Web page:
Asciidoctor Diagram is a set of extensions for Asciidoctor, the Ruby-based AsciiDoc processor. These extensions allow you to embed plain text diagrams inside your AsciiDoc documents using one of the following syntaxes:

Additionally Asciidoctor Diagram includes a basic meme generator extension.

The extension takes care of running the diagram processor to generate the images from the input text and insert them into the rendered document.

This gem was inspired by the AsciiDoc PlantUML filter for AsciiDoc Python.


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Add this line to your application’s Gemfile:

gem 'asciidoctor-diagram'

And then execute:

$ bundle

Or install it yourself as:

$ gem install asciidoctor-diagram

Additional Requirements

Certain diagram types require other tools to be installed seperately.

  • Block/Seq/Act/Nw diag: the block/seq/act/nw diag Python packages

  • Graphviz: the Graphviz package

  • Meme: ImageMagick

  • Mermaid: the Mermaid CLI and PhantomJS 1.9.x

  • PlantUML: Graphviz package for certain diagram types.

  • Shaape: the Shaape Python package

  • WaveDrom: the WaveDrom editor application


Enable the extensions

The diagram extensions consist of a set of block processors for Asciidoctor. In order to use extensions you should need to invoke Asciidoctor via the Ruby API. In your script you can then either require one or more of the following files:

  1. asciidoctor-diagram: to enable all the diagramming extensions

  2. asciidoctor-diagram/blockdiag: to enable the block/act/seq/nw diag extension

  3. asciidoctor-diagram/ditaa: to enable the ditaa extension

  4. asciidoctor-diagram/graphviz: to enable the graphviz extension

  5. asciidoctor-diagram/meme: to enable the mermaid extension

  6. asciidoctor-diagram/mermaid: to enable the mermaid extension

  7. asciidoctor-diagram/plantuml: to enable the plantuml extension

  8. asciidoctor-diagram/shaape: to enable the shaape extension

  9. asciidoctor-diagram/wavedrom: to enable the wavedrom extension

Requiring one or more of these files will automatically register the extensions for all processed documents. If you need more fine grained control over when the extensions are enabled or not, asciidoctor-diagram/ditaa/extension, asciidoctor-diagram/graphviz/extension and asciidoctor-diagram/plantuml/extension can be used instead. These load the extensions themselves but do not register them. You should then register the extensions yourself at the appropriate time using the Asciidoctor::Extensions API.

Using the extensions

Once the extensions are enabled the following block types becomes available for your documents:

  • blockdiag, actdiag, seqdiag, nwdiag, rackdiag and packetdiag

  • ditaa

  • graphviz

  • meme

  • mermaid

  • plantuml

  • shaape

  • wavedrom

Detailed descriptions of the supported syntax inside these blocks is available on websites of the respective projects.

At this point you can start adding diagrams to your application. Here’s an example to get you started:

["plantuml", "asciidoctor-diagram-classes", "png"]
class BlockProcessor
class DiagramBlock
class DitaaBlock
class PlantUmlBlock

BlockProcessor <|-- DiagramBlock
DiagramBlock <|-- DitaaBlock
DiagramBlock <|-- PlantUmlBlock

All the diagram blocks except meme support the following attributes:

  1. target (1st positional attribute): the basename of the file to generate. If not specified an auto-generated name will be used.

  2. format (2nd positional attribute): the output format. PlantUML blocks support png, svg and txt. Graphviz, Shaape and BlockDiag support png and svg. Ditaa only supports png.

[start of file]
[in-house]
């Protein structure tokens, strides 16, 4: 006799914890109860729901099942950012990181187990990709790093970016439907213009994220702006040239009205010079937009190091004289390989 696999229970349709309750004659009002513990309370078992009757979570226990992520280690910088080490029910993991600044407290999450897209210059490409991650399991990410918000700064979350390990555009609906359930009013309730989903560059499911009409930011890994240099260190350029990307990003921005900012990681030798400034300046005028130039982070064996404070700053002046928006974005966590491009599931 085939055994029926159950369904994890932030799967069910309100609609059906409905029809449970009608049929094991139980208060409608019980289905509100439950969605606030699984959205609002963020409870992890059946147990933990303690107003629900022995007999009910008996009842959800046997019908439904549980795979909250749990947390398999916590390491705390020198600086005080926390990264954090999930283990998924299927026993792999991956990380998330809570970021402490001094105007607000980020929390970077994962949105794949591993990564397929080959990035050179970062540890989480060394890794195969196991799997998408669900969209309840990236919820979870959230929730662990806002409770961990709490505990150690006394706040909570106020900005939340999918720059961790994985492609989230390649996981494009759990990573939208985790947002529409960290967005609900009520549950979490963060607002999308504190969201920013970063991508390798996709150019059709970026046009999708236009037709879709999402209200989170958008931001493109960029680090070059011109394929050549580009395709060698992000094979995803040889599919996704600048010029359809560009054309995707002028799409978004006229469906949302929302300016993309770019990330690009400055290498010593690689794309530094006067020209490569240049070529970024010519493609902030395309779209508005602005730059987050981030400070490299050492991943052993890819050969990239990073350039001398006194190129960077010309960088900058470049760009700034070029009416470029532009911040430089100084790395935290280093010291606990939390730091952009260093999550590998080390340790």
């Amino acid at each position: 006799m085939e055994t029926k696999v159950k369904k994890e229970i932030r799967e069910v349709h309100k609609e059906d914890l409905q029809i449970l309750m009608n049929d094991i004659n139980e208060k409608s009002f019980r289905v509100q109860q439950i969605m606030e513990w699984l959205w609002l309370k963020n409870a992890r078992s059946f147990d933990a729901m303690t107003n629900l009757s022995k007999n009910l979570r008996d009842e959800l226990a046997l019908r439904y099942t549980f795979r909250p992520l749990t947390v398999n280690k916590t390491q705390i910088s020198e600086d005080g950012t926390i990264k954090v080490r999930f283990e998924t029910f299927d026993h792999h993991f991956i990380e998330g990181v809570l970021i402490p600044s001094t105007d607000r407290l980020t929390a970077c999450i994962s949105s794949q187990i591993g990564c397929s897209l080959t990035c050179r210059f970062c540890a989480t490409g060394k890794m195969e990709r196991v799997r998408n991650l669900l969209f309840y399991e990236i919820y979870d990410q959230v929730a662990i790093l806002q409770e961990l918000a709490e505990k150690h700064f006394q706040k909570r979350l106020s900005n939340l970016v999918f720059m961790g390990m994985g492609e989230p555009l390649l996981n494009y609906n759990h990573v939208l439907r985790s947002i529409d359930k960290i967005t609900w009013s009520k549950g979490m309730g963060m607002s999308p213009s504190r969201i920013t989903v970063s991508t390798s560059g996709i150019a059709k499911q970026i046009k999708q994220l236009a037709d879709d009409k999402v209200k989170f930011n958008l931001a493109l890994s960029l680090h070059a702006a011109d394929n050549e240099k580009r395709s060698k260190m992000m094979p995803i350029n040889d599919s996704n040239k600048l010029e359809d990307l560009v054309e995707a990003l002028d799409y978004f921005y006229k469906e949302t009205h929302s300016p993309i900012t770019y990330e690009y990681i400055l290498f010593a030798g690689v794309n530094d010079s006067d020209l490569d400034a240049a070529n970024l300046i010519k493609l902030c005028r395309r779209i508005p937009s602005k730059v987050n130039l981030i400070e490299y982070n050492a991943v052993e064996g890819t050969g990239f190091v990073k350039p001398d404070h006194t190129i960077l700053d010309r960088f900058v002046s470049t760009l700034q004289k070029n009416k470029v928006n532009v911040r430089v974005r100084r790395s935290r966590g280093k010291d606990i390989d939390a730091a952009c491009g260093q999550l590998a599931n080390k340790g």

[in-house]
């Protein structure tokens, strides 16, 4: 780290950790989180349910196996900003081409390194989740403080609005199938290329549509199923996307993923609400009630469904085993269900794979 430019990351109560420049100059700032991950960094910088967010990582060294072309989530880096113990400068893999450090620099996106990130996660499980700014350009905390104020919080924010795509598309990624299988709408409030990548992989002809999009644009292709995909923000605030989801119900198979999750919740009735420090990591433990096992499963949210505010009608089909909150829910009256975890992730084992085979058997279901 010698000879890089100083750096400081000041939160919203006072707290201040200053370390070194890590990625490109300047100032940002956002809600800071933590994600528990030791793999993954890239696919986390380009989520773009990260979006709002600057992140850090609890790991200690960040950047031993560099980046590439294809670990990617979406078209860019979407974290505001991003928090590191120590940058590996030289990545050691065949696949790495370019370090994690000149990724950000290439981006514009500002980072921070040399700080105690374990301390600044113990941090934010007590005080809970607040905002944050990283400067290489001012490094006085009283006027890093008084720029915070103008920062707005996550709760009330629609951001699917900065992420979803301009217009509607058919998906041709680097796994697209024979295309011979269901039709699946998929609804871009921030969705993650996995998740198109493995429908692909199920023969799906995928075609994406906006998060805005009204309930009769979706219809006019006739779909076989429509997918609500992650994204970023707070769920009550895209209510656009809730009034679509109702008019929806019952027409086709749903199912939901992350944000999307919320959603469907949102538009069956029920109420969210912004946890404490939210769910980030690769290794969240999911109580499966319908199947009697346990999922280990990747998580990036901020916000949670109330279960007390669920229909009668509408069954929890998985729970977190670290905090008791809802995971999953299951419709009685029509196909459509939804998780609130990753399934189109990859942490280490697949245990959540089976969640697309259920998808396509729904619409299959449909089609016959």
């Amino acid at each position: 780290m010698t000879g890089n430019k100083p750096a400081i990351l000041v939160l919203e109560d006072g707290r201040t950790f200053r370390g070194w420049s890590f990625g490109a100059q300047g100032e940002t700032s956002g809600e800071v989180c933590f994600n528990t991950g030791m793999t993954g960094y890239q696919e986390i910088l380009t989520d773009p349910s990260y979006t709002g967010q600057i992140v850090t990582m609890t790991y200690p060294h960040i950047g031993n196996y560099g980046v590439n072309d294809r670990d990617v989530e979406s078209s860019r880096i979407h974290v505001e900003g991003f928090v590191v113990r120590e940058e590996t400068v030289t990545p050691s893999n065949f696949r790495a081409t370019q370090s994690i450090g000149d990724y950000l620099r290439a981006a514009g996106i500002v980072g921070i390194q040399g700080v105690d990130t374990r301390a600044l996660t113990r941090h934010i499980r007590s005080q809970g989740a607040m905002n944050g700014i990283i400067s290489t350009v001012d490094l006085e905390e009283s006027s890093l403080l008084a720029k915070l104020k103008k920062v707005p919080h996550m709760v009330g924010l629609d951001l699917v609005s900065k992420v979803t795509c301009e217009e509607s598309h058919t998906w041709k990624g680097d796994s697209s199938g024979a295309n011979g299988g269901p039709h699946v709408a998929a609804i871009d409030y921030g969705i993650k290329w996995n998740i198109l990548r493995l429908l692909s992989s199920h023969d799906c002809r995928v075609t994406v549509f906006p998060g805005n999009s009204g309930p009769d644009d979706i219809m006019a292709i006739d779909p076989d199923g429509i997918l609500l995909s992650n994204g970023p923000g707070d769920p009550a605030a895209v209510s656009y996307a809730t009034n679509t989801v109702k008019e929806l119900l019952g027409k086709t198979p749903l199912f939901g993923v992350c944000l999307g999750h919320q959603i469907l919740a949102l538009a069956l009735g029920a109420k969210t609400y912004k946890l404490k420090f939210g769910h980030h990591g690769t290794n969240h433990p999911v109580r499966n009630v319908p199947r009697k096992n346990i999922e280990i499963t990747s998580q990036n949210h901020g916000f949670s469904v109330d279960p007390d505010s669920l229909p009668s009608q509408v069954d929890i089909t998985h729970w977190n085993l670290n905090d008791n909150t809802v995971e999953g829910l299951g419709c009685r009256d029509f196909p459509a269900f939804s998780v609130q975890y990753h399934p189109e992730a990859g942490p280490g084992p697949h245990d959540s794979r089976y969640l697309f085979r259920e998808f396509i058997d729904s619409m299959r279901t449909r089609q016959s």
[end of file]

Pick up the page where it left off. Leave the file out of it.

Once you have all of this in place and your original AsciiDoc file contains a diagram block, it’s time to build it into an HTML file with Asciidoctor Diagram magic! When executing Asciidoctor, you must reference the Adciidoctor Diagram library, otherwise your diagram blocks won’t be recognized as such. When executing Asciidoctor from the command line, do it using the -r parameter to reference this external library:

$ asciidoctor -r asciidoctor-diagram doc.adoc

If you don’t want to embed your diagram code in your document then you can use the diagram extension as block macros. The target of diagram block macro should refer to the file containing the diagram source code. The attributes for the block macros are the same as for the inline blocks. The example above in block macro form becomes

plantuml::mydiagram.puml["asciidoctor-diagram-classes", "png"]

The meme extension

The meme extension provides a basic 'Advice Animal' style image generator. It’s usage is easiest to explain with an example.

meme::doge.jpg[Perhaps haters...,Just hate to \\ love?]

The target of the block macro tells the extension which image to use as background. The first two positional attributes are top and bottom and are used for the top and bottom label. Occurrences of ` \\ ` are interpreted as line breaks.

The block macro also supports the following named attributes:

  1. fillColor: the fill color for the text. Defaults to white.

  2. strokeColor: the outline color for the text. Defaults to black.

  3. strokeWidth: the width of the text outline. Defaults to 2.

  4. font: the font face to use for the text. Defaults to Impact.

  5. options: a comma separate list of flags that modify the image rendering. Currently only noupcase is supported which disable upper casing the labels.

  6. target (3rd positional attribute): the basename of the file to generate. If not specified an auto-generated name will be used.

  7. format (4th positional attribute): the output image format. The meme extension supports png and gif.


  1. Fork it

  2. Create your feature branch (git checkout -b my-new-feature)

  3. Commit your changes (git commit -am 'Add some feature')

  4. Push to the branch (git push origin my-new-feature)

  5. Create new Pull Request